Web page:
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  #71  
Old 12-11-2020, 09:04 PM
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Got the 1951 catalog in the mail. Started scanning and will try to finish by tomorrow or Sunday.

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  #72  
Old 12-13-2020, 11:16 AM
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The 1951 Catalog has been added to post #1 in this thread. Thanks to Earl Cagle.
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  #73  
Old 12-13-2020, 06:57 PM
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Quote:
Originally Posted by mwtoelle
Those old catalogs would be interesting to look at, but you would probably find that a lot of pre-WWII printed matter, like newspapers and magazines, probably got recycled during the war. This fact makes Golden Age comic books rare and expensive today.


Was "recycling" of paper being done in the 1940's, or earlier ?

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  #74  
Old 12-13-2020, 08:13 PM
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I remember elementary school teachers in the mid 1970's noting how scarce paper was during WWII. There were a lot of other war materials recycled during the 1940's. People seem to forget that a lot a stuff that can normally be found today was tightly rationed during the war years. Food in general, gasoline, and rubber were really scarce during those years. The U.S. economy was converted into producing military supplies from early 1942 all the way into 1945. There was very little production available for civilian use.
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  #75  
Old 02-07-2021, 11:01 AM
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I added a link to the 1966-67 catalog in the first post. Thanks to Earl Cagle (Earl) for sending the scan.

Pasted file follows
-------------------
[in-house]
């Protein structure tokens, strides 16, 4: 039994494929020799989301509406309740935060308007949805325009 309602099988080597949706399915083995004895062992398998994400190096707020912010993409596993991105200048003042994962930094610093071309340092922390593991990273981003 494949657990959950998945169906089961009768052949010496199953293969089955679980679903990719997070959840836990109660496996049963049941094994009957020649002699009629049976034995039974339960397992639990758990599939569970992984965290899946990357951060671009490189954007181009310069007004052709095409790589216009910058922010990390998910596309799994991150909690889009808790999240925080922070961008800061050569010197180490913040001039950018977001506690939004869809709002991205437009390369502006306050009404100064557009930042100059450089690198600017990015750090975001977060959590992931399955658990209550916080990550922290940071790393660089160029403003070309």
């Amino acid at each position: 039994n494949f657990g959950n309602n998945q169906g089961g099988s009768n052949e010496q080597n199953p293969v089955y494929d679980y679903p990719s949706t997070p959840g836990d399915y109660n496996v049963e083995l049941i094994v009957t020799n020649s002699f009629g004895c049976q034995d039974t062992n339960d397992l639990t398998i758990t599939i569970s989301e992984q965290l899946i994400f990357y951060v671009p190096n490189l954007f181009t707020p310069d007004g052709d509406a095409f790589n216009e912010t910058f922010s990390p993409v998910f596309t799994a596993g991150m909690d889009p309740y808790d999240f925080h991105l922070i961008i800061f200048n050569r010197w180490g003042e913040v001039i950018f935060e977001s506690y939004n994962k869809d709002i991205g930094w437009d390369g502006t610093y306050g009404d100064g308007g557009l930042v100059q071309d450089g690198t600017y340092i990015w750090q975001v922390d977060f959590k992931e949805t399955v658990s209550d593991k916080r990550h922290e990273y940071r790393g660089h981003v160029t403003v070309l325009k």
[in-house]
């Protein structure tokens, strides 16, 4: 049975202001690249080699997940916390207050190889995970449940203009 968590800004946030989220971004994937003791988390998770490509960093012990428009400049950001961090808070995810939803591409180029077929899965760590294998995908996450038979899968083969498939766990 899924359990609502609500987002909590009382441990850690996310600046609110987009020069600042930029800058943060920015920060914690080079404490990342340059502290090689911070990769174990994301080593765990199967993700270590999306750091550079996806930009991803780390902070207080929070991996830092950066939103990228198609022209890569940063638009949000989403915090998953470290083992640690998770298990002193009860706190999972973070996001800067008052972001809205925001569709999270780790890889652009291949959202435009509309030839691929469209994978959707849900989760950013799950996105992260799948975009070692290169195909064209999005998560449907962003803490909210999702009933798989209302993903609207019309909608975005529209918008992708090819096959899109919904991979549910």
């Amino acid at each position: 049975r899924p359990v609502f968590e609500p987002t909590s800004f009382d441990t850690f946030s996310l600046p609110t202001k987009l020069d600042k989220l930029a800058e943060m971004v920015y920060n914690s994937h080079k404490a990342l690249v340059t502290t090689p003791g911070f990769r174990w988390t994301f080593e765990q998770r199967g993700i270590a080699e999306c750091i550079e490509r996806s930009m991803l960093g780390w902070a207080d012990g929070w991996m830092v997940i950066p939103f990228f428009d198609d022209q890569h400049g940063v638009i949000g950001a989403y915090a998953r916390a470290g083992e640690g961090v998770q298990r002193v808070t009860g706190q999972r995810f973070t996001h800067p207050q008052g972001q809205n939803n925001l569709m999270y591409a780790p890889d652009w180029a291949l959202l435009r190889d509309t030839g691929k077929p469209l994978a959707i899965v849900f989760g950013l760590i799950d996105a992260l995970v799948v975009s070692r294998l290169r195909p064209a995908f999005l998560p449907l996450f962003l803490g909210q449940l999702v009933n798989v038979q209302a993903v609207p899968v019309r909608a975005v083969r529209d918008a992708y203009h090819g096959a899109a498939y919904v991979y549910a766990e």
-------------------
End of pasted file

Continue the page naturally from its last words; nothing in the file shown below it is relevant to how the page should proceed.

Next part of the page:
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  #76  
Old 02-08-2021, 12:23 AM
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Citizens of the United States today would not tolerate the kind of rationing that went on during WWII. The politicians that involve us in wars would be expected to do so with little if any impact to non military citizens. Wars generally have an overall positive impact to the Ultra Wealthy and most citizens are very tired of that.
It just won't ever be tolerated again.
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  #77  
Old 02-08-2021, 07:34 PM
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It would not have dawned on me in a million years that people would collect X-Acto catalogs.... but then I look at some of the informational resources I collect and I can understand why....
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  #78  
Old 02-08-2021, 08:47 PM
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Quote:
Originally Posted by shockwaveriderz
It would not have dawned on me in a million years that people would collect X-Acto catalogs.... but then I look at some of the informational resources I collect and I can understand why....


Primarily to better date the various Xacto tools and sets that come up for auction. With an 80+ year production history, I found it is not always easy to reasonably pinpoint the age of a given Xacto knife or knife set. And my collection focus is the very early 1970s, which appears to be the source of several changes in tool sets and such, but so far I have only one catalog from the 70s and that actually is in the late 70s, a 1978 catalog. Also, Xacto went through a few ownership changes during the 70s, being bought out by CBS around 1971 and then by Hunt Manufacturing sometime in the late 70s or early 80s.

Still have many holes in the catalog collection but we are making fair headway since starting on this particular trek sometime in the summer of 2020.

Earl
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Last edited by Earl : 02-08-2021 at 11:41 PM.
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